There’s a lot of “mark of a good team” tenets out there. Good teams defend, good teams win the games they should, all that stuff. Today’s edition of “the mark of a good team” comes from the last two Warriors games, actually: The mark of a good team is when they can win after playing poorly for a significant portion of a game.
Much like in the game against Minnesota on Monday, the Warriors started out dreadfully on offense. Missing shots, forcing shots, passes to Festus Ezeli when he wasn’t looking, all of the things that make an offense look gross. It may not have looked as easy as it did in Minneapolis, but the Warriors pulled away at the end of Wednesday night’s win against the Houston Rockets, turning a close contest into a 105-93 win with a 32-17 fourth quarter.
That’s 14 wins in a row for the Warriors, who are 19-2. For those who are new to this Warriors thing, this is a franchise that went 19-63 in 1997-98, 19-63 two seasons later, and 17-65 in 2000-01. Much like the oh-so-fun Warriors teams of Nellie past, the Warriors picked up their latest win by going small.
They were pretty much forced into going relatively dimunitive, with Andrew Bogut and Dwight Howard unavailable. But the Warriors really took off with a lineup of Stephen Curry, Shaun Livingston, Klay Thompson, Harrison Barnes, and Draymond Green at the five.
Barnes had the kind of game we didn’t see much of in 2013-14. He scored 20 points, something he did only five times in 2013-14. He made 78% of his shots, something he didn’t do in a single game last season. He made three three-pointers, something he did only … three times in his second NBA season. He made the most memorable assist of the game, on a give-and-go to Livingston that brought to mind visions of Rick Barry (fake a long-distance shot without leaving your feet, throw a pass to a cutter).
Curry went 4-for-5 in that fourth quarter, and Thompson had that sequence where he blocked James Harden’s shot and followed with a scoop/floater/finger-roll at the other end to give Golden State a 96-89 lead. But Green was probably the difference, as he often seems to be in a season where it gets clearer by the game that the Warriors simply cannot afford to let him leave. If that means trading one of the higher-salaried players on the team, that’s what it’ll have to take.
The defense will get most of the attention, and that’s usually a good thing considering the old all-offense-no-defense narrative no longer applies. Strong defense is also the reason why the Rockets are 16-5, and the Warriors accomplished quite a lot offensively. The Rockets are the No. 3 FG% defensive team in the league — the Warriors shot 49.4% from the floor. The Rockets are the best team at defending the three, with opposing teams making just 27.7% coming into this game — the Warriors went a respectable 34.8% (8-for-23, and that included a 1-for-8 long-distance brickfest from Thompson).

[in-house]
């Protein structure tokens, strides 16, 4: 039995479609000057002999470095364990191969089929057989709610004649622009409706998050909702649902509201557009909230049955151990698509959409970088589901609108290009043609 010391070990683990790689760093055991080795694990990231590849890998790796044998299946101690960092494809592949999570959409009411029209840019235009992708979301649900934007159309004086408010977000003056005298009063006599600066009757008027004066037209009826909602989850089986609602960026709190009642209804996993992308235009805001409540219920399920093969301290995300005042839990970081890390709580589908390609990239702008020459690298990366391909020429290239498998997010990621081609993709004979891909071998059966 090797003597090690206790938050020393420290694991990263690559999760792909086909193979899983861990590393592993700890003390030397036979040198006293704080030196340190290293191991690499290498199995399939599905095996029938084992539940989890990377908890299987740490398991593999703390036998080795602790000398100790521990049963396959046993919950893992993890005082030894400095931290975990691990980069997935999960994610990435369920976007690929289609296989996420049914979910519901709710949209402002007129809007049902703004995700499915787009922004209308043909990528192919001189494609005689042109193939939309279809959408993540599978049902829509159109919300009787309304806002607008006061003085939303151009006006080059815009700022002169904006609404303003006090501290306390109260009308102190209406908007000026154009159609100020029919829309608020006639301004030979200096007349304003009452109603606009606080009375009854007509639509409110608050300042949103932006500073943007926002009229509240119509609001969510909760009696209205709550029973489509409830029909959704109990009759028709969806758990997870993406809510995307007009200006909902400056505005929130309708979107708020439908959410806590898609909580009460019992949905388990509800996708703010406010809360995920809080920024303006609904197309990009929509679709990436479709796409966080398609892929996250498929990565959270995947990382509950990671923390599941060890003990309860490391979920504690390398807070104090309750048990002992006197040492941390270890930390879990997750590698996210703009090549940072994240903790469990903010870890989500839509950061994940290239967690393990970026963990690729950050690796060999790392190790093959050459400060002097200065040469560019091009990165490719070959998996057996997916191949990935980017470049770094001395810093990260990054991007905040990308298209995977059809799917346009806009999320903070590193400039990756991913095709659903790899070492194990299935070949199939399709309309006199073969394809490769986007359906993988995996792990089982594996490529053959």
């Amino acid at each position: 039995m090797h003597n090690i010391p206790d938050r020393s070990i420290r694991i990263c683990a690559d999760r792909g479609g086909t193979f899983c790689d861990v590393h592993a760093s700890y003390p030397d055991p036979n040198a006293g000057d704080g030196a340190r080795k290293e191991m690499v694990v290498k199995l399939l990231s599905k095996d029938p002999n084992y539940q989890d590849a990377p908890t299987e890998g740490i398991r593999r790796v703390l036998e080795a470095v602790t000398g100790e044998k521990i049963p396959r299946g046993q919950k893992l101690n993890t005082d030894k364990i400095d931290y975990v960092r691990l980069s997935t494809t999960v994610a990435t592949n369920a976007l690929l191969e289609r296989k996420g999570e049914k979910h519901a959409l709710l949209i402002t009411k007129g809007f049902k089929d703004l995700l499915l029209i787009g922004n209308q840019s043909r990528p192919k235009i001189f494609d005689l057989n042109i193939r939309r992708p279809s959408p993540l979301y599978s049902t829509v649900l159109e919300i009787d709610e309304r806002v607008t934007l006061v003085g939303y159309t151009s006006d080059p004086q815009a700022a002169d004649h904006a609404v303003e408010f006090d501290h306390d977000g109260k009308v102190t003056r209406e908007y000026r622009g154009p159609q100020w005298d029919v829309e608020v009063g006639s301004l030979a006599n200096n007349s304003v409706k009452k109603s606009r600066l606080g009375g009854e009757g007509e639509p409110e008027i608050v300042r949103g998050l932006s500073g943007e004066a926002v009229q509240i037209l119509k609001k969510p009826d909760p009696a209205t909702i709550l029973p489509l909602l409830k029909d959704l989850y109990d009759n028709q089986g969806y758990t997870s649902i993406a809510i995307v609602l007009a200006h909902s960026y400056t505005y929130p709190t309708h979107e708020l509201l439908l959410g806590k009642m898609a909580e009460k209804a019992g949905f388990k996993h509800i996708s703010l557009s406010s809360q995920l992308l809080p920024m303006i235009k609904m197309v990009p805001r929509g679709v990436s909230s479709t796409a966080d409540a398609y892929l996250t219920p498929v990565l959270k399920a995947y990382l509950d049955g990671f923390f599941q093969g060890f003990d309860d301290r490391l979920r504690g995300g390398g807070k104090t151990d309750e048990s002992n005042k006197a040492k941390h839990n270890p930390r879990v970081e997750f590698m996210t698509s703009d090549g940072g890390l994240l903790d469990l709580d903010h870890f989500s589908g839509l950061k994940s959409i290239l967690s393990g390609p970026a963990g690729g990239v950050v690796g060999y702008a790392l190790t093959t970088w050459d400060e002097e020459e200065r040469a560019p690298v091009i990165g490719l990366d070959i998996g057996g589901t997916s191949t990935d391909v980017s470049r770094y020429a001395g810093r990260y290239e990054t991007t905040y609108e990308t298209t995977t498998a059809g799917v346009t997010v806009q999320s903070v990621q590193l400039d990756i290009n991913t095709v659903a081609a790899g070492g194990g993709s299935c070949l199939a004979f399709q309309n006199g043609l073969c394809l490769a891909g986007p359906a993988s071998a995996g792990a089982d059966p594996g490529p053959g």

Pretty impressive final stats in all, considering the Warriors only went 7-for-20 in the first quarter, 1-for-9 on threes. The Rockets were having their way with the Warriors in the early stages, and logic said the winning streak would end at 13 games. Instead, they’ll head to Dallas with a chance to push it to 15 against the flying Montas.
— The Warriors absolutely abused Jason Terry, a finesse combo guard who isn’t quite as fast as he used to be in his 27th year in the league. He’s the kind of player who can take advantage of the attention Harden draws and knock down some shots against most teams, but the Warriors hound everyone these days. Poor Terry finished 1-for-7 (0-for-5 on threes), and was -20 on the night.
— Harden put up one of the nicest stat lines the Warriors have surrendered all season: 34 points, eight rebounds, four assists, four steals. He was also one of the reasons why Barnes went 7-of-9 from the floor.
— Mo Speights wasn’t a factor when the Warriors pulled away at the end, but it’s wild that he had 15 points and eight rebounds in just under 20 minutes and it seemed completely normal.
— Also completely normal: Andre Iguodala going 0-for-4 and scoring one point in 24 minutes. That’s the third time he’s gone 0-for-4 in a game this season and scored one point or fewer (he pitched a shutout against himself when the Warriors beat the Hornets). Iguodala is officially a defensive specialist now; he’s a career 14.4 points per game scorer who’s averaging just 6.5 ppg this year.
— One of the great things about Speights: whenever he draws contact in the lane, you can hear him yell. It helps that he has one of the more distinctive voices in the NBA.
— Joe Lacob is usually cheering more crazily than anyone else sitting courtside, but Peter Guber was even more excited than Lacob after Thompson put the Warriors up seven in the fourth quarter with that underhand floater.